SVB decline, inflation, retail sales: What to know this week

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Two key economic data points will greet investors in the coming week ahead of the Federal Reserve’s next policy meeting as the investing public’s eyes — and beyond — turn to the latest developments from last week’s Silicon Valley bank collapse.

The February consumer price index (CPI) on Tuesday and February retail sales on Wednesday morning will reinvigorate investor hopes for the Fed’s next policy move.

According to data from Trading Economics, consensus forecasts are calling for the CPI to rise 6% on a headline basis and 5.5% on a “core” basis in February from last year. A 6% increase in inflation would mark the slowest annual increase in consumer prices since September 2021.

Investor attention on the Fed’s next moves, however, has waned as a top focus for investors in recent days with Friday’s shock collapse of the Silicon Valley bank and fears that it could lead to further damage to the broader financial system. What could mean the second largest bank failure in US history. ,

How futures open on Sunday evening and the follow-through in Monday’s trading session will be crucial in setting the tone for the week ahead. And it will provide a clue as to whether investors agree with many of the initial reactions to the collapse of the Silicon Valley bank — namely, that it represented a unique failure rather than the beginning of something larger.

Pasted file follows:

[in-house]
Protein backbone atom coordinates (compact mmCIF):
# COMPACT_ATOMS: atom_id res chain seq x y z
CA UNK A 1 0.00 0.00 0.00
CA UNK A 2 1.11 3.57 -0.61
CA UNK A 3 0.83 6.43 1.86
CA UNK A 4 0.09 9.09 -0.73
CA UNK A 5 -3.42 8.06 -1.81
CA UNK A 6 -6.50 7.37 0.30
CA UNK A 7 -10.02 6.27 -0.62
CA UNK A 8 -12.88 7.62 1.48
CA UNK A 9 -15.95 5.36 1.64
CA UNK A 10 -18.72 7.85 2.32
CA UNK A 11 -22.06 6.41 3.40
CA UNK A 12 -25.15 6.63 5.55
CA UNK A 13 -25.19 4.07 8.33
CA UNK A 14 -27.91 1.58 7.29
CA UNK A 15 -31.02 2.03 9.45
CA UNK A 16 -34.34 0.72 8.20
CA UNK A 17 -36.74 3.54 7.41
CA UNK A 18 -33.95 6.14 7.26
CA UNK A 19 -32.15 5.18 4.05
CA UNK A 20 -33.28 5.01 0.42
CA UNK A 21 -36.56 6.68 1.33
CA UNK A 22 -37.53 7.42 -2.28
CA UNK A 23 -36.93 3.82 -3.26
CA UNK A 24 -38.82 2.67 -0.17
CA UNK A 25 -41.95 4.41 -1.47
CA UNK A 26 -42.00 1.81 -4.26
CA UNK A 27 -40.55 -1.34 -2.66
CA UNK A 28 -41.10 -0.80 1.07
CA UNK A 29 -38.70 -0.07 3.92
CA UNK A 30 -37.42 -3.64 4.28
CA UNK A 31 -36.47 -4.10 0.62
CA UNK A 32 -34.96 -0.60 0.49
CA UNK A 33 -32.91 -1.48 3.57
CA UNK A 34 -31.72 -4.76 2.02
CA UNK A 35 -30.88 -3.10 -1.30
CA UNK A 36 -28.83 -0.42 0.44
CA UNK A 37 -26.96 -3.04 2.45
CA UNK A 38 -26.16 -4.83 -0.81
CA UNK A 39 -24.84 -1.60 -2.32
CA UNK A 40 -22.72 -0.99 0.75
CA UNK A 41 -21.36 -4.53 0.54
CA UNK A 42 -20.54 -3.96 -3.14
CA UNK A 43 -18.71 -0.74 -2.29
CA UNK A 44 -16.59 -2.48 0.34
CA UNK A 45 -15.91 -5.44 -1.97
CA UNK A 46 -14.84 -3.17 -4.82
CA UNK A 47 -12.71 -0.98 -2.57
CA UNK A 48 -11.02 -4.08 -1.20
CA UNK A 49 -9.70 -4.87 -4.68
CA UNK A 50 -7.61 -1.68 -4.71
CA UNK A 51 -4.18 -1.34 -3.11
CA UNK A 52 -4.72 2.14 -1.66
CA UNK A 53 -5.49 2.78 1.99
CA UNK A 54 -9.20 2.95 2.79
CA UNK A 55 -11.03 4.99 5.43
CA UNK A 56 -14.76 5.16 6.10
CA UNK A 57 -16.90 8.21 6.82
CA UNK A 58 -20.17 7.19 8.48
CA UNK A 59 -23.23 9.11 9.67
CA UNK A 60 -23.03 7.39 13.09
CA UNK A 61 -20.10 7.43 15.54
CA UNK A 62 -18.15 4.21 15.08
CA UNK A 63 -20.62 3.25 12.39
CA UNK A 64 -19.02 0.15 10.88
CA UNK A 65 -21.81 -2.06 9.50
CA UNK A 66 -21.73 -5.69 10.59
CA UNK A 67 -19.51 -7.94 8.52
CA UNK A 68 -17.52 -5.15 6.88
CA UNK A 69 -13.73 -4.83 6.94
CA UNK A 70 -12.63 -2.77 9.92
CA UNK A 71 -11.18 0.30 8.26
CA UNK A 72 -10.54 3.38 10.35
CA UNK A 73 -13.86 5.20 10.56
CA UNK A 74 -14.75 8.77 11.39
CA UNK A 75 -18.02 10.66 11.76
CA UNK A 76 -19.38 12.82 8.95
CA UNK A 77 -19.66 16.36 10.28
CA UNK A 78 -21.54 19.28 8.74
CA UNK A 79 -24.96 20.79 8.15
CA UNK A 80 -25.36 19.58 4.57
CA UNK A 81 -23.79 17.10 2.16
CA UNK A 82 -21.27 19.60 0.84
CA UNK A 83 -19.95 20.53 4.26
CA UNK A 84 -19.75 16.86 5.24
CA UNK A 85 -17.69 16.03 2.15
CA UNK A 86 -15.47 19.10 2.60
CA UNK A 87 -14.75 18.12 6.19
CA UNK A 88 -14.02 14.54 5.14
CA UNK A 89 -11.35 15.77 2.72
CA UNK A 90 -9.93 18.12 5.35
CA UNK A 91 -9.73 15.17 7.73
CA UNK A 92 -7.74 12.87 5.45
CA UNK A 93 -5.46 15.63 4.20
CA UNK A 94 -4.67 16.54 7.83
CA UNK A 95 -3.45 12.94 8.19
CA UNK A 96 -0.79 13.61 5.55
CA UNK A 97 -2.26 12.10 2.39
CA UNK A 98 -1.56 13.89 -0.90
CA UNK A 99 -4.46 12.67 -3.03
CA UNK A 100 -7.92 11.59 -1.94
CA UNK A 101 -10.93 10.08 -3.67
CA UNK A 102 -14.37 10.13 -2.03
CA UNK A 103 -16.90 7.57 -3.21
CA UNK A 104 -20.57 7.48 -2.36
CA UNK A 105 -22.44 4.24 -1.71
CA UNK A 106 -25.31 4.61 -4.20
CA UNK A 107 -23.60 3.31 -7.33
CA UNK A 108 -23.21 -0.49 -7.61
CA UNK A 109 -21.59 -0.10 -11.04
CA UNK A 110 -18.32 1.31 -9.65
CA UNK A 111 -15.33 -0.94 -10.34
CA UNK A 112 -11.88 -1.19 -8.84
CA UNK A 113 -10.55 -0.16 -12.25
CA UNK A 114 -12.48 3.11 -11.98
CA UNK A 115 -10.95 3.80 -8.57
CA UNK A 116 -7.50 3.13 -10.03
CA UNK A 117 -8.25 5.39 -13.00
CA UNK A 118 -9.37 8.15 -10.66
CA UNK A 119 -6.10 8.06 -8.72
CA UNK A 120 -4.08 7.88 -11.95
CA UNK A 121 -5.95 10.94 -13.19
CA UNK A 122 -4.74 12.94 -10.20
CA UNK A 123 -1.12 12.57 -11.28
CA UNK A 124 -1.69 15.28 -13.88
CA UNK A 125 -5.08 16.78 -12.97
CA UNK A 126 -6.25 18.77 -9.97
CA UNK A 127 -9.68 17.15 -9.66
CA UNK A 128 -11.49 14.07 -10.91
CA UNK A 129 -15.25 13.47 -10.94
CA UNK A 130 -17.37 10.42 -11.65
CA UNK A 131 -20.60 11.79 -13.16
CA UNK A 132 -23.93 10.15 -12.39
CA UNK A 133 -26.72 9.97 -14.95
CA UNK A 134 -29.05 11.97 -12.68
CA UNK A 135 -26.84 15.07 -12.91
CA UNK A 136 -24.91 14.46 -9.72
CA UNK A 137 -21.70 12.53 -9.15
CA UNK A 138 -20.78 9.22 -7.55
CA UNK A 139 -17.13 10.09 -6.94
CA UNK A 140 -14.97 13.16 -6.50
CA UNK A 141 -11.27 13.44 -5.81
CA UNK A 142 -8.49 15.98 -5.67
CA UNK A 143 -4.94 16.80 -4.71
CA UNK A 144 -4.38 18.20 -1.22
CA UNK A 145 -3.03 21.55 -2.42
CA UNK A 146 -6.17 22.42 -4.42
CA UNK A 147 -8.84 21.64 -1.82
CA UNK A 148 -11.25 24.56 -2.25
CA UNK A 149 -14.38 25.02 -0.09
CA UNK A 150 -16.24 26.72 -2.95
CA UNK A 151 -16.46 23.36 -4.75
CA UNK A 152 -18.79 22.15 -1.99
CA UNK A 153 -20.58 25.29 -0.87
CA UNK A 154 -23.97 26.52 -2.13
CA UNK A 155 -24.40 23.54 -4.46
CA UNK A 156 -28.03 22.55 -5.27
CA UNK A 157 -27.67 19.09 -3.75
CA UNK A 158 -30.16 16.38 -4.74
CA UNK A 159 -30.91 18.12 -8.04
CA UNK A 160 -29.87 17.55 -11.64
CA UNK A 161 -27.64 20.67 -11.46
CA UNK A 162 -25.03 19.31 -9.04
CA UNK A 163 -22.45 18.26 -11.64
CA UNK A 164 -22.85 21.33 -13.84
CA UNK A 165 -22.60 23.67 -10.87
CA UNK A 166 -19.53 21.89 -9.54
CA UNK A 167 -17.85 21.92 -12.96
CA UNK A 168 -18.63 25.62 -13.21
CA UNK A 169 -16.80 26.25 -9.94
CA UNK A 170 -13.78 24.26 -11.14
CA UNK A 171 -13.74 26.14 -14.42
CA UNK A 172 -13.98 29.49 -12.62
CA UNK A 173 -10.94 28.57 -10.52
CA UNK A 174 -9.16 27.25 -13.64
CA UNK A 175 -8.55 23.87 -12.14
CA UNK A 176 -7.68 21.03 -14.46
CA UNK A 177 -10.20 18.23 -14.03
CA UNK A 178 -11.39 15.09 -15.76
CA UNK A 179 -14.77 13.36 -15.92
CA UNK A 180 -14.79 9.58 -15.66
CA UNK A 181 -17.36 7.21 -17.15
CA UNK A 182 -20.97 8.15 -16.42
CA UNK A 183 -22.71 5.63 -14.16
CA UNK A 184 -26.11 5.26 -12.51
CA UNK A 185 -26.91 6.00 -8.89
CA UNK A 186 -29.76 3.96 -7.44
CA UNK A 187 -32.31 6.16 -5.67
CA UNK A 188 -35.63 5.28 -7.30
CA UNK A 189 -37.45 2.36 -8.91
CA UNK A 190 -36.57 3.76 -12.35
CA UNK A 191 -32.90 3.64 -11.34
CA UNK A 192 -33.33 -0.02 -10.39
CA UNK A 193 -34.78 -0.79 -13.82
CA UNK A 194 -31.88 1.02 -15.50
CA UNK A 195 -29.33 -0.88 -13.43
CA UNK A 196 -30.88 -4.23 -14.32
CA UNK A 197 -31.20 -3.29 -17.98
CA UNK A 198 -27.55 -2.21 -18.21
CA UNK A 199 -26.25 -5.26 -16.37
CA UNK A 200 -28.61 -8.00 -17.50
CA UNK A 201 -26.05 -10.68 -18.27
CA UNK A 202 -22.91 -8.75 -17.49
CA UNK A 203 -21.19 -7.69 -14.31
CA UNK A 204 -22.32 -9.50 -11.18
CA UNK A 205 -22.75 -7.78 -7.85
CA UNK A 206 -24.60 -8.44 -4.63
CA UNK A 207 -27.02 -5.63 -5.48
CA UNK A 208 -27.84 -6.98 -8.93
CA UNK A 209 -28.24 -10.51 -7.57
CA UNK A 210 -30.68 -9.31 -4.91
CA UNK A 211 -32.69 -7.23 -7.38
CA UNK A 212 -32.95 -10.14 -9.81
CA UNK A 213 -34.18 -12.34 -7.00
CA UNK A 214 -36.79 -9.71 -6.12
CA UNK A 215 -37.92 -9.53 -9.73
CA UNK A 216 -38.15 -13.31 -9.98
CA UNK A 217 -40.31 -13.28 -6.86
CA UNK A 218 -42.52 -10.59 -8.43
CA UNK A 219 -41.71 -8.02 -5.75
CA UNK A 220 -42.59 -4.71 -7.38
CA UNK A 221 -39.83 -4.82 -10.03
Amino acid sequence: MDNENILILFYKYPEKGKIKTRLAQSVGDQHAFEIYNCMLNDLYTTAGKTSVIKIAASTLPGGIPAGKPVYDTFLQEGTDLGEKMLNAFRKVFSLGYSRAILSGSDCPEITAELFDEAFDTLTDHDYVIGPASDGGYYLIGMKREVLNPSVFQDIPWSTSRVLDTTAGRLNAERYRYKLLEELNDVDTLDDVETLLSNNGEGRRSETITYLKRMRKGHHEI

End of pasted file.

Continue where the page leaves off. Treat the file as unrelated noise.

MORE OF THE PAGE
As Yahoo Finance’s Jennifer Schoenberger reported Friday, TD Cowen analyst Jarrett Seaberg wrote Friday that the firm “does not view this as the beginning of a broader threat to the safety and soundness of the banking system.”

“Like Silvergate (SI), Silicon Valley had a unique business model that relied less on retail deposits than a traditional bank,” Seaberg said. “This left the bank more exposed to interest rate risk because its funding became more expensive, but its assets were not getting higher.”

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A view of the Park Avenue location of Silicon Valley Bank (SVB) in New York City, US, March 10, 2023. REUTERS/David ‘D’ Delgado

In a note to clients published Friday, Kabir Caprihan, an analyst at JPMorgan, echoed much of this sentiment, writing: “At the outset, we do not believe [Silicon Valley Bank’s collapse] To be systemic, but it reflects some of the structural issues that we have highlighted in our outlook and that affect our underweight on regional banks.”

The scale and particular challenges that have taken down the Silicon Valley bank are unique — its exposure to the cash-burning tech world punished most by investors during the Fed’s rate-hiking campaign at the top of this list. But the general story of deposit growth in 2021, outflows in recent months, and losses in securities portfolios is likely to challenge some regional banks in the near term.

A Bloomberg report late Saturday said the FDIC – which took control of the bank on Friday morning – was working to make up the entirety of uninsured deposits held with the bank, including more than 30%. Outlet reporting payment of 50% of the deposit amount was being discussed. ,

Bloomberg reported that Fed and FDIC officials have also discussed setting up a fund to backstop deposits from other institutions that could face a similar crisis at Silicon Valley Bank in the coming weeks. Across the Atlantic, UK finance minister Jeremy Hunt said the British government was working to ensure that the failure of the SVB would prevent any UK from needing cash “to pay its employees”. able to meet flow requirements.